“We’re measuring success on the feedback that we’re getting from sailors and sponsors alike who are already planning on returning for the next Wave event in 2020,” said Joe McPeake, HYC Commodore. “This is a tribute to all the effort by a great team of volunteers and our business and local authority partners in Howth and Fingal.”

Storm J109 3199 2Galway Bay visitor to Howth – A O'Reilly's NUIG entry Photo:
Building on the success of the inaugural Wave Regatta, a target of introducing 1,000 newcomers to the sport in time for Wave 2020 has been set. Quest Howth, the club’s new training centre will deliver this pathway into the sport by providing the equipment, skills and opportunities for young people, adults and families throughout Dublin.

Wave regatta HYCThe scene ashore at HYC for Wave Regatta Photo: HYC Facebook
Costs will be kept to an affordable level with minimal outlay up-front required from newcomers. Boat ownership is not required at any time and all participants will be offered club membership.

All results are here 

Click for all's Wave Regatta news and click for all's Howth Yacht Club news

Published in Wave Regatta
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Pat Kelly's all-conquering J109 Storm of the host club continues her winning ways this weekend by topping the leaderboard in Howth's Wave Regatta after a strong turnout for the annual Lambay Race yesterday. It's a result, at least in Class One IRC, that confirms an earlier prediction made by here.

After the disappointment of losing the opening races due to fog on Friday, Howth Yacht Club had it all to do to preserve its inaugural event yesterday.

The non-discardable Lambay Race as part of the overall regatta series did not disappoint with ideal 10–15 knots breeze for north Dublin's traditional course around Lambay Island.

J109 Lambay 3945Great reaching breeze for the long leg to Lambay Island Photo:

Billed as the biggest event of the sailing season, the scale of the fleet was a tonic for all involved as the 154–boats reached to Lambay in good surfing conditions. 

Howth Yacht Club rolled out Ireland's newest sailing event and amassed a great fleet to make it Ireland's biggest sailing event in 2019 at the first attempt.

The new style 'Wave' formula breathed new life into one of Dublin's oldest sailing fixtures; the annual Lambay Race dating back to 1899.

The bank holiday event manages to combine inshore and coastal racing that includes rounding the Dublin Island.

Lambay, according to's WM Nixon in his Wave Regatta preview, says it's a 'perfect island which does so much to make the Fingal coast into Leinster’s sailing paradise'. 

Combining a six race inshore programme with the Lambay route has been a popular decision that has produced a quality fleet across three ratings divisions, to the extent that the regatta is being touted as an 'East Coast IRC Championships'.

Race officer David Lovegrove 3332Race officer David Lovegrove with his Howth Yacht Club team for the Lambay Race Photo:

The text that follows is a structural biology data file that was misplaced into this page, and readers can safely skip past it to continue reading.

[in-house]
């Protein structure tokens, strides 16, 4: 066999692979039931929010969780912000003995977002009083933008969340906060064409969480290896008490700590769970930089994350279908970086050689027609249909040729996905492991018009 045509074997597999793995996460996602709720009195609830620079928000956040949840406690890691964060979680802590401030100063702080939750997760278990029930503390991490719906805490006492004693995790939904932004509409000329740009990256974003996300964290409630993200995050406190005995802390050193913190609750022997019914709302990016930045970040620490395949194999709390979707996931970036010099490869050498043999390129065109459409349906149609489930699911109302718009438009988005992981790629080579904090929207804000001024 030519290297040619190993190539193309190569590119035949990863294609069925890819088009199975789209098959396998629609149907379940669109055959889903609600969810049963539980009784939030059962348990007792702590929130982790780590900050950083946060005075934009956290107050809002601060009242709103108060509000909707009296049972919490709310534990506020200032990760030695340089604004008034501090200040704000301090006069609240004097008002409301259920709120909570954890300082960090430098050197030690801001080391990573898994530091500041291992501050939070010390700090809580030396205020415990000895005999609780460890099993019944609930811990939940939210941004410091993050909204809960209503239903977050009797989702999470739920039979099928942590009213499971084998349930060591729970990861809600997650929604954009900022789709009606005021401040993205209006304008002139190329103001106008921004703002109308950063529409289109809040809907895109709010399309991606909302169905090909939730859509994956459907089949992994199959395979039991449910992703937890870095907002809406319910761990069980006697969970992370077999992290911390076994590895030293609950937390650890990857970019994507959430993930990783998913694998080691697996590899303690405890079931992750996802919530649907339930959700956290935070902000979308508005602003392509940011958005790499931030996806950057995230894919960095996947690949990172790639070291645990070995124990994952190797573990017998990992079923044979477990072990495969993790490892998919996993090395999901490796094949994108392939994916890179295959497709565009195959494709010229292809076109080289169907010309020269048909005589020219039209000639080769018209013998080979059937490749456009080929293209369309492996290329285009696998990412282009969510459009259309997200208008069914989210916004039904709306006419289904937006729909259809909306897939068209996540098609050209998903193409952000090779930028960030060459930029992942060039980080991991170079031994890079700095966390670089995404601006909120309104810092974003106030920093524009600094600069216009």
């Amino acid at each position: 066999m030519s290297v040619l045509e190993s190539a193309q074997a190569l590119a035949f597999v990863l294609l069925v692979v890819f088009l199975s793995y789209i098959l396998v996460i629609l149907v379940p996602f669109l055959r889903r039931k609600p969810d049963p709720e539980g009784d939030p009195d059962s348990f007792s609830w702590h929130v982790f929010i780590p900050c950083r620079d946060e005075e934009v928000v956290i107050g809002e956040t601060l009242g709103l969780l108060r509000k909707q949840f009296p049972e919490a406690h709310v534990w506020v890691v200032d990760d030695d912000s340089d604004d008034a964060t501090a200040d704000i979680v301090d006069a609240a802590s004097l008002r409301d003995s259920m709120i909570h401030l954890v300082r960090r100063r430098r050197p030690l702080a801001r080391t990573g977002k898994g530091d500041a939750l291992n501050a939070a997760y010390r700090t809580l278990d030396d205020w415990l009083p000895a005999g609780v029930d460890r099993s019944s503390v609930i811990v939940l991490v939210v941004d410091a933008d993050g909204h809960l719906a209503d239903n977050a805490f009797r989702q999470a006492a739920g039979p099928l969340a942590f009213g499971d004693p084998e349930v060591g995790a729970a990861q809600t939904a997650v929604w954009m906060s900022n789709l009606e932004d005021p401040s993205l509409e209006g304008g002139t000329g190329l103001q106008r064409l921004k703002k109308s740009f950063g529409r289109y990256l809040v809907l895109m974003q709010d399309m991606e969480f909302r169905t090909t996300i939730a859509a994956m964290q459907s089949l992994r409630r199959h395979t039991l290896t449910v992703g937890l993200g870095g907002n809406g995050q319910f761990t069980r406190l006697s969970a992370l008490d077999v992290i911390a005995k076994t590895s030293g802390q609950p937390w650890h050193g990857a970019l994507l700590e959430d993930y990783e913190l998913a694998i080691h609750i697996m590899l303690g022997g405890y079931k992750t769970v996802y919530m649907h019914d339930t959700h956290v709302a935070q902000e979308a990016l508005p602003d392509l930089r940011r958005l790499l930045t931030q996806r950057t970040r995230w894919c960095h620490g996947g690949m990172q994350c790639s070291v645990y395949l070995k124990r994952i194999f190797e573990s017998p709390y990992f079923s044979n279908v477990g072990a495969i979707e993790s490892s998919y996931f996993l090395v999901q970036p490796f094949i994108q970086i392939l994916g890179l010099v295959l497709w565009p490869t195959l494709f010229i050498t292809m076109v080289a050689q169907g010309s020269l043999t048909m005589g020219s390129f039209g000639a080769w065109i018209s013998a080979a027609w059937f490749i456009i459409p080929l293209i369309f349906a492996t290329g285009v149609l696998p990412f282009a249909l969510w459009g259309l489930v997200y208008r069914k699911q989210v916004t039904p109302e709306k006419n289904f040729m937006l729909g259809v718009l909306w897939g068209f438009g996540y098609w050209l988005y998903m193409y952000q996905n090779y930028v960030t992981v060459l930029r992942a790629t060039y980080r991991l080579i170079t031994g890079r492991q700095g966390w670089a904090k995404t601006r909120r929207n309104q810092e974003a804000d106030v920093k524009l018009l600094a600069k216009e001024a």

The coastal race had a 1.5 times multiplier and is non–discardable for overall honours that could yet prove critical as today's final three rounds get underway.

Crisp boat handling stole the show off Ireland's Eye yesterday with those who had already produced the goods in Scotland or in other early-season events clearly showing an edge.

Ker 40 signal 8 3395Hong Kong visitor Jamie McWilliam on Signal 8 for the Lambay Race

With a small entry in Class Zero of three boats, it was left to Conor Phelan's Ker 37, Jump Juice to take the win despite planing conditions that gave Jamie McWilliams' high rating Ker 40, Signal 8 the chance to do a horizon job on the water. Unlucky to only finish third at last week's Scottish Series, Phelan got the better of the other two in this class. Signal 8 was second with George Sisk's Wow third.

The Ker 37 JumpThe Ker 37 Jump Photo:

Class one start 3476A packed committee boat end to the class one start Photo:

Storm j109 3227Pat Kelly on the wheel of Lambay Class One Race winner Storm Photo:

Storm Lambay 3678Storm rounds the Windward mark in the lead Photo:

In Class One IRC, the Storm crew, who were crowned Scottish Champions last Monday, outwitted a strong fleet of 19 by catching the first shift off the leeward end of the line. Second was Royal Irish J109, Juggerknot, the recently crowned J109 East coast champion skippered by Andrew Algeo, with clubmate Colin Byrne in the XP33, Bon Exemple third. 


J109s reaching 3781Close racing for the J109s on the long reach to Lambay Photo:

Juggerknot spinnaker 3735Andrew Algeo's Juggerknot was second in IRC One Photo:

Fools Gold 3812Rob McConnell's Fools Gold from Waterford Harbour. Photo:

Checkmate Dave Cullen 4429Checkmate XV (Dave Cullen) was the class two winner Photo:

Harmony half tonner 4523The Howth Half Tonner Harmony was second at the Scottish Series and second in the Lambay Race in class two IRC  Photo:

Big picture Evans half tonner 4543Mike Evans' The Big Picture was third in class two Photo:

Nigel Biggs Checkmate 4645Nigel Biggs' Checkmate XVIII

Class Two IRC was a Half Tonner benefit for the top three places for three well prepared Howth boats edging out the threat of Nigel Biggs' Checkmate XVIII, that took a creditable second at last year's Half Ton Cup. Dave Cullen's Checkmate XV took the win, Jonny Swan's Harmony was second and Mike Evans' The Big Picture was third, leaving Biggs fourth in the 22-boat class, the biggest of the event.

Another Scottish winner, 'F'nGR8' skippered by Rory Fekkes of Carrickfergus but sailing under the burgee of the National Yacht Club took a well-earned win from two Howth X boats, Dux (A Gore-Grimes) and Xebec (Bourke McGirr Ball) in second and third respectively in the 21–boat fleet. 

In a ten–boat ISORA class, Chris Power-Smith's J122 Aurelia from the Royal St. George was the winner from yet another J109, Wakey Wakey skippered by Roger Smith from Poolbeg Y&BC. 

J122 Aurelia 4099J122 Aurelia Photo:

J80 philip watson 4748J80 Jam Jar

Howth 17 4225Howth 17 Isobel (B & C Turvey) Photo:

All results are here

Wave Regatta racing continues today with three more races.

Click for all's Wave Regatta news and click for all's Howth Yacht Club news